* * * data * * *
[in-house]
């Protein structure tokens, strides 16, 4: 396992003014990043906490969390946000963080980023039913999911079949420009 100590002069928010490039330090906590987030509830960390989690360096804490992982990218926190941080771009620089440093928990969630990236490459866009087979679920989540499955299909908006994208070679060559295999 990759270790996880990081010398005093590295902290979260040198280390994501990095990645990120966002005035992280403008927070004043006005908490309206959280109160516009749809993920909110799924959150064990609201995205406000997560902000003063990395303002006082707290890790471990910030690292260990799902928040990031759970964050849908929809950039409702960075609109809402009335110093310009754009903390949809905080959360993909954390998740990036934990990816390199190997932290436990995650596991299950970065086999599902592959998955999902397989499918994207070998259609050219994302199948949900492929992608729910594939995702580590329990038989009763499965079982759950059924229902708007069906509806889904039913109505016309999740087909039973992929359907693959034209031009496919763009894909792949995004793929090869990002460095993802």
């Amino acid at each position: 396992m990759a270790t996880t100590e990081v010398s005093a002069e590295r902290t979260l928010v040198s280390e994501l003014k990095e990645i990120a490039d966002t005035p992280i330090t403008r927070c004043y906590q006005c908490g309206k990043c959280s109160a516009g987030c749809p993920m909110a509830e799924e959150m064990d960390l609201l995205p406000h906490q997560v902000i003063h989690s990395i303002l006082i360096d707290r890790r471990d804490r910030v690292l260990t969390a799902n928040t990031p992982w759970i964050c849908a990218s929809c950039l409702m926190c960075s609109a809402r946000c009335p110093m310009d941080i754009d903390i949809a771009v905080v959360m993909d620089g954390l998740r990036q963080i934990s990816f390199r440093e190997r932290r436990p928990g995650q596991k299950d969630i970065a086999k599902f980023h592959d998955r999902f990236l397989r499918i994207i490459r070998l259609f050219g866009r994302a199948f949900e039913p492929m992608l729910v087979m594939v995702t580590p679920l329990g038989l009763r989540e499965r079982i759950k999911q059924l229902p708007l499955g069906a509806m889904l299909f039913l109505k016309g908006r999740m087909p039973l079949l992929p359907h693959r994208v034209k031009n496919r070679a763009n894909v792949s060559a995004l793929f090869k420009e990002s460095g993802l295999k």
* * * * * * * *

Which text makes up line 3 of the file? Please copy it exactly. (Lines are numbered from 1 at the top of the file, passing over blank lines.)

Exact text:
């Amino acid at each position: 396992m990759a270790t996880t100590e990081v010398s005093a002069e590295r902290t979260l928010v040198s280390e994501l003014k990095e990645i990120a490039d966002t005035p992280i330090t403008r927070c004043y906590q006005c908490g309206k990043c959280s109160a516009g987030c749809p993920m909110a509830e799924e959150m064990d960390l609201l995205p406000h906490q997560v902000i003063h989690s990395i303002l006082i360096d707290r890790r471990d804490r910030v690292l260990t969390a799902n928040t990031p992982w759970i964050c849908a990218s929809c950039l409702m926190c960075s609109a809402r946000c009335p110093m310009d941080i754009d903390i949809a771009v905080v959360m993909d620089g954390l998740r990036q963080i934990s990816f390199r440093e190997r932290r436990p928990g995650q596991k299950d969630i970065a086999k599902f980023h592959d998955r999902f990236l397989r499918i994207i490459r070998l259609f050219g866009r994302a199948f949900e039913p492929m992608l729910v087979m594939v995702t580590p679920l329990g038989l009763r989540e499965r079982i759950k999911q059924l229902p708007l499955g069906a509806m889904l299909f039913l109505k016309g908006r999740m087909p039973l079949l992929p359907h693959r994208v034209k031009n496919r070679a763009n894909v792949s060559a995004l793929f090869k420009e990002s460095g993802l295999k």